Jenny Jian, wearing hospital scrubs, face mask and face shield.

Jenny Jian

Pediatrics RN Jenny Jian works in 3L Pediatrics Unit at St. Joseph’s Health Centre. Since 2020, she has been redeployed twice – to support both the hospital’s COVID Assessment Centre and NICU. She shares some impressions here.

Talk about your two redeployment experiences.

In October 2020, I was assigned to the COVID testing centre. As a pediatrics RN, I was asked to focus on taking swabs for kids – many of whom came with their parents and siblings. It was busy and scary at the beginning; we did not know too much about COVID at the time. I believe I made kids feel more at ease and more aware of how important washing their hands and wearing their masks are. 

In January 2021, I was redeployed to NICU. There were many challenges at the beginning: new environment, new routine, unfamiliar staff. The most difficult was that parents were unable to be with their babies all the time due to COVID visiting restrictions. They were anxious and concerned. I was not only taking care of the sick babies, but had to be a coach to parents. I explained babies’ care plans, how to change diapers, how to breastfeed and bottle-feed. To watch the babies getting better and better and finally get to go home to be with their loving families was the happiest time. I was proud I helped to get to that moment.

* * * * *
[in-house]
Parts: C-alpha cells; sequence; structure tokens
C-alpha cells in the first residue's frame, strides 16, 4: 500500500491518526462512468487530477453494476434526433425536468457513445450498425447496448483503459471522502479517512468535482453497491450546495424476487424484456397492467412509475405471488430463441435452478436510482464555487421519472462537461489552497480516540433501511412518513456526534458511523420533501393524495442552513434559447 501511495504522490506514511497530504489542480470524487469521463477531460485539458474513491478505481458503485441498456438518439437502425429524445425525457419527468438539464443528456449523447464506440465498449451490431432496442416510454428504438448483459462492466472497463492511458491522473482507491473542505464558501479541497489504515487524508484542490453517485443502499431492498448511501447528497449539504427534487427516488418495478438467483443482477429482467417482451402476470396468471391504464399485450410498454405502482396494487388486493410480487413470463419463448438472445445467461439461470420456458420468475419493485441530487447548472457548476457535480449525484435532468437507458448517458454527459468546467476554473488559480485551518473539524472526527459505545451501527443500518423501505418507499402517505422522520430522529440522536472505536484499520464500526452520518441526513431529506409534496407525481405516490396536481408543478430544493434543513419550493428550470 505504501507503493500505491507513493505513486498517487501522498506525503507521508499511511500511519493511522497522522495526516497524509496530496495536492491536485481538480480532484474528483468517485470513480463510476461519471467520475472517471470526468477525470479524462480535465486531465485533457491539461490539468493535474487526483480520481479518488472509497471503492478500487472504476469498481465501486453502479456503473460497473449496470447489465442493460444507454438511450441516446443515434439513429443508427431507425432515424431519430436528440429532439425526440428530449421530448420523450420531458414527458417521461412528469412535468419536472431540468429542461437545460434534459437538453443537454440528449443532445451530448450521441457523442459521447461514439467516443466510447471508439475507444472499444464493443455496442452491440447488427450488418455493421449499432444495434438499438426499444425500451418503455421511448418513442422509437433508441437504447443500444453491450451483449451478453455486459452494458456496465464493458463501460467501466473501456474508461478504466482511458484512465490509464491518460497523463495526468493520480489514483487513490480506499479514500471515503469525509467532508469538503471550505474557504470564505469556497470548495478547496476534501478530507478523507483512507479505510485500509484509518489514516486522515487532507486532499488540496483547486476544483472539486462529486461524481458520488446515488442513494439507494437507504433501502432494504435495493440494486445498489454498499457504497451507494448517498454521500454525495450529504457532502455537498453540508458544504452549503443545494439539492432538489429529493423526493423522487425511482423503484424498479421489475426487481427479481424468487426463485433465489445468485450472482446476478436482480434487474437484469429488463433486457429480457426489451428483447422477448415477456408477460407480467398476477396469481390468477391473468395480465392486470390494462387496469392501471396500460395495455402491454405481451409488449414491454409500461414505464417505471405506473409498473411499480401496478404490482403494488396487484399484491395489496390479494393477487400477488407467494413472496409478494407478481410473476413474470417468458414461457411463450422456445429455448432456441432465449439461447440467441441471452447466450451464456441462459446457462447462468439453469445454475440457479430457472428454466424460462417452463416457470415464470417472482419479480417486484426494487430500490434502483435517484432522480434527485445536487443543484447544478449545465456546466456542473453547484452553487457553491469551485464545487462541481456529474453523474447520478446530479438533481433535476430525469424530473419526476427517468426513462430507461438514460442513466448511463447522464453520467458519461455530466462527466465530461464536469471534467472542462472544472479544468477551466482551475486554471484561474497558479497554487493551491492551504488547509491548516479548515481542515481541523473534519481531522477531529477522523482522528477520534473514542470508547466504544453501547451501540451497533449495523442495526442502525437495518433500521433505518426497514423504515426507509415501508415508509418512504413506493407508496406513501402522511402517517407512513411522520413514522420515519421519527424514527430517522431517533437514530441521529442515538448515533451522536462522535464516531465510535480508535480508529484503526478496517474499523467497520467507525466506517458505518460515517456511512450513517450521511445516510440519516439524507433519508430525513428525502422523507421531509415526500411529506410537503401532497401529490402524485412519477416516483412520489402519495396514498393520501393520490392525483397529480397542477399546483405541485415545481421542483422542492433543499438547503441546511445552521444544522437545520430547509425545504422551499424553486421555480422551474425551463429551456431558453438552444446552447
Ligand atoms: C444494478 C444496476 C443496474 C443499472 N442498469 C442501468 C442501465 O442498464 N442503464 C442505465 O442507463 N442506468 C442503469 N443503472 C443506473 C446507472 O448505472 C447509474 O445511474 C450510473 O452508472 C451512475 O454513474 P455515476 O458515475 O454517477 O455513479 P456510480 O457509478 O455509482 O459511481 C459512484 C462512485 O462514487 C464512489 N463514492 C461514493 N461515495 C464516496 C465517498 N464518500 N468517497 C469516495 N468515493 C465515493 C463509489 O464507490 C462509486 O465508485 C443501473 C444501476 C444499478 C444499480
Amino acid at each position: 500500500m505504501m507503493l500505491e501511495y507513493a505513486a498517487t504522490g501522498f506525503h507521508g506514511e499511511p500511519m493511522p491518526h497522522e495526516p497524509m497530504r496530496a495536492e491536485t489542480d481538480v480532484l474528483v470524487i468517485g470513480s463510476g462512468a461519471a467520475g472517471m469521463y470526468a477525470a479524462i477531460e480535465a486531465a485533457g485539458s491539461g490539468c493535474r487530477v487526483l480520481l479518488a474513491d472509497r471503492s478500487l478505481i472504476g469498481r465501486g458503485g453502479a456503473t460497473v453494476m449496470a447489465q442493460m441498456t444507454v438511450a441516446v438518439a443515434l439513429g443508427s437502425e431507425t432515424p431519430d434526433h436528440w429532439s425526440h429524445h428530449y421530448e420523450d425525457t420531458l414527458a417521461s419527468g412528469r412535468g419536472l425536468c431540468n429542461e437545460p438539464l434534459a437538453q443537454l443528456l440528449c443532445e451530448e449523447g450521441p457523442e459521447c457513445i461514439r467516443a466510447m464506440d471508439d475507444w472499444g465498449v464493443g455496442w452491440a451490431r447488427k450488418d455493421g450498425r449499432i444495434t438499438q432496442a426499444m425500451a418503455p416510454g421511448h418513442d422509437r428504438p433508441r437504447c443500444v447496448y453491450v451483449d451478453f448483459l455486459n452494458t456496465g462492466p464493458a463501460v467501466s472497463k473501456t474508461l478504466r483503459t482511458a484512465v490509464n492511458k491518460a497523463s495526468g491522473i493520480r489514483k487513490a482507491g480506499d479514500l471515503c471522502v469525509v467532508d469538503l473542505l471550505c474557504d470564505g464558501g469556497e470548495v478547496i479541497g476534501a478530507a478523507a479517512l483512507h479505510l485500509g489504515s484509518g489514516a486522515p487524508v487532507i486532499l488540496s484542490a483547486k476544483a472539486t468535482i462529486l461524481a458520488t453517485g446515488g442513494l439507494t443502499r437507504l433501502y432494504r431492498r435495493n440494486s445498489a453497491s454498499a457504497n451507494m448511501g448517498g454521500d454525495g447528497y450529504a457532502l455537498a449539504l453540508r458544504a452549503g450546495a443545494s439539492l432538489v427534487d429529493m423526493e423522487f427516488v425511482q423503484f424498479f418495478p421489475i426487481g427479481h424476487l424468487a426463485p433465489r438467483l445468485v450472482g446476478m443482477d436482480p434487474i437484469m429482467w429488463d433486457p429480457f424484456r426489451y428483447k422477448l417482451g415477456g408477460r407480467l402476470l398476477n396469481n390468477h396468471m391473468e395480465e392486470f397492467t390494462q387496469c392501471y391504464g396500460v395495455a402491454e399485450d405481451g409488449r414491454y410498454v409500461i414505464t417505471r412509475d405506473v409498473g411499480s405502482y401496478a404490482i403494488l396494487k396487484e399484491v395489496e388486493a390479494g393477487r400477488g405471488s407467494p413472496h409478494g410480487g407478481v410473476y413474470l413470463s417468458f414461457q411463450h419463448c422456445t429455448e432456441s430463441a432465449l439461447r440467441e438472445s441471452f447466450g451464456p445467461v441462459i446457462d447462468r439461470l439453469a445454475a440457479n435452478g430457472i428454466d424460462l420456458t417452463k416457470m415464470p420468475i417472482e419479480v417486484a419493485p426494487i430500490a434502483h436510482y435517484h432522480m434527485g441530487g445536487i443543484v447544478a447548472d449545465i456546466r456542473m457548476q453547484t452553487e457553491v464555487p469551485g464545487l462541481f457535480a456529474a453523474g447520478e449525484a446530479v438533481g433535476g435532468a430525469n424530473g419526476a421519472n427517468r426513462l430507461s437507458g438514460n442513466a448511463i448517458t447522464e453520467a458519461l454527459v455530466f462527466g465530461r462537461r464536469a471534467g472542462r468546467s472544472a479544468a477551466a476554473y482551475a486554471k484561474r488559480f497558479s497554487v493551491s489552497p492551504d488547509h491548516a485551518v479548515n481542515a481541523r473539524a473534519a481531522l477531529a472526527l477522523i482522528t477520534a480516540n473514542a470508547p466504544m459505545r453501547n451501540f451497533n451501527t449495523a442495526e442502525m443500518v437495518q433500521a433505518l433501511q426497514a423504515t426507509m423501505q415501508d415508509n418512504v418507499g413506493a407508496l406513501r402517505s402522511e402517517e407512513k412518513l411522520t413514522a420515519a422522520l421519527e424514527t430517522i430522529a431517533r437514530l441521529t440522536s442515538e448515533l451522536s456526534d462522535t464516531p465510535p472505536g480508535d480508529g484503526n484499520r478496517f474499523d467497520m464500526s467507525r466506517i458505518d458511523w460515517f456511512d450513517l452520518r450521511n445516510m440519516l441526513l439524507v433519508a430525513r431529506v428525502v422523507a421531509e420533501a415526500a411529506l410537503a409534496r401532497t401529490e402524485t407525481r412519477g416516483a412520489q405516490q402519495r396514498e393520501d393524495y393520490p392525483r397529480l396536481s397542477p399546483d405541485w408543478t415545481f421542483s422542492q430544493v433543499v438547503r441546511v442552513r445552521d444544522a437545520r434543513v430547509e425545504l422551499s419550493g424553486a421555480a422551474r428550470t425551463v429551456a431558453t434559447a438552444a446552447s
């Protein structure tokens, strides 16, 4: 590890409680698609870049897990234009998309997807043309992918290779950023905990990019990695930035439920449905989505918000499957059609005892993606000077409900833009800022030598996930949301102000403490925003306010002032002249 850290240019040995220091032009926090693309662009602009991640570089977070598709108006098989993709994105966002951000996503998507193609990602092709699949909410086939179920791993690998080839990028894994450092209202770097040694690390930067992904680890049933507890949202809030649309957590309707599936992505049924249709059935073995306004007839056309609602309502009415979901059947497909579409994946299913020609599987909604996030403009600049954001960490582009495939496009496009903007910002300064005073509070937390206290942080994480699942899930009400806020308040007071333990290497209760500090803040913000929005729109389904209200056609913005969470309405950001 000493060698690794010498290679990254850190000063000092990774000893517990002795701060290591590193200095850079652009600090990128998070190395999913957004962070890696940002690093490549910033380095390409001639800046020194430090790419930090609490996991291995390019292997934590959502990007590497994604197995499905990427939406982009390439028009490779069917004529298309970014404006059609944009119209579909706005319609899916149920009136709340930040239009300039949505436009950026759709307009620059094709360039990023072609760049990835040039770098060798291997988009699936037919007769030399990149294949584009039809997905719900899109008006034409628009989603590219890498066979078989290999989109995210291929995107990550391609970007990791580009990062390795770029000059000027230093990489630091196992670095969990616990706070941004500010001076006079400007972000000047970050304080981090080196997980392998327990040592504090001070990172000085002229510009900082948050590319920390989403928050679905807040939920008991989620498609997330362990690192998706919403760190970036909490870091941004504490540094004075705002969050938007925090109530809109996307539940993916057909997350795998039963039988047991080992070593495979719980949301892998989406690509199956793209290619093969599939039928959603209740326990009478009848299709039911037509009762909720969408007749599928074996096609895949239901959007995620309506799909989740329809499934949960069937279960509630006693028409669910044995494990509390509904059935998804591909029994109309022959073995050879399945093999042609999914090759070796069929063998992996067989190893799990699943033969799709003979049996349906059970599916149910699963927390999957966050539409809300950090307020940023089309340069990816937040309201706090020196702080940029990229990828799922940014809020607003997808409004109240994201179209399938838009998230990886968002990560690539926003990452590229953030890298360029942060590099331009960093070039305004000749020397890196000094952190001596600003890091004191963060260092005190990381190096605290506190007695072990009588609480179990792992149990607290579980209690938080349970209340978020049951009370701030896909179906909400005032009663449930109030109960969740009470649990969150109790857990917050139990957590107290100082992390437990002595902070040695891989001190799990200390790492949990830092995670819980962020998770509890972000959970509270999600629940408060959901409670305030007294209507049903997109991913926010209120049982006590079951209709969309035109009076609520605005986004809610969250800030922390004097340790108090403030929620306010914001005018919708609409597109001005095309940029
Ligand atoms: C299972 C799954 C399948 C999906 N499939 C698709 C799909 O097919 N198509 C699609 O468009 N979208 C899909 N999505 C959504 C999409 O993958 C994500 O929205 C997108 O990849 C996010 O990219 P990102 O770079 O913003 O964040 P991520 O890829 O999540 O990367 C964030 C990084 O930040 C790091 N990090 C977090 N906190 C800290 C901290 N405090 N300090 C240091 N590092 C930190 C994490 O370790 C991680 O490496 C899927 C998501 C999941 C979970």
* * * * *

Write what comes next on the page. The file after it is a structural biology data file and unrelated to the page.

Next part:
Describe the learning curve.

It was so different working in NICU than in Paeds. Especially when there was Code Pink – sometimes multiple Code Pinks at the same time. You have to drop whatever you are doing and catch every second to save the tiny baby. Doctors, RTs, RNs, social worker, UA, UC: Everybody worked as a team. Parents were not forgotten, especially exhausted and worried moms. They would get updates and the opportunity to hold their baby as soon as possible. Even though PPEs covered everybody, you still could see the smiles behind the masks and face shields. The eyes tell everything. That was the time I felt everything I’ve done was worth it and I was proud of what I’ve done.

Has your redeployment increased your appreciation for staff in your new area?

I appreciate what the NICU staff are doing on daily basis, more now after working with them for eight long months during these difficult COVID times.

What skills from your home job did you apply in your role? 

The ability to handle the intense emotional stress that accompanies the newborns in life-and-death situations, the strong sense of empathy, compassion and excellent communication skills, proper critical-thinking skills, family teaching skills, clinical nursing skills and so on – those are all important skills required. Also, being a team player is another essential qualification. 

Now I am back in Paeds, I can bring some skills from my redeployed unit to my own unit: How to communicate with new parents when they have a sick baby, comfort them and let them believe their babies are in our good care. Especially in this unprecedented pandemic, patients and families need more detailed care, more teaching and more comfort. Together, we will fight through wave after wave and finally find our peaceful and joyful life is back. 

As told to Laura Boast. This interview has been edited and condensed

Redeployment profiles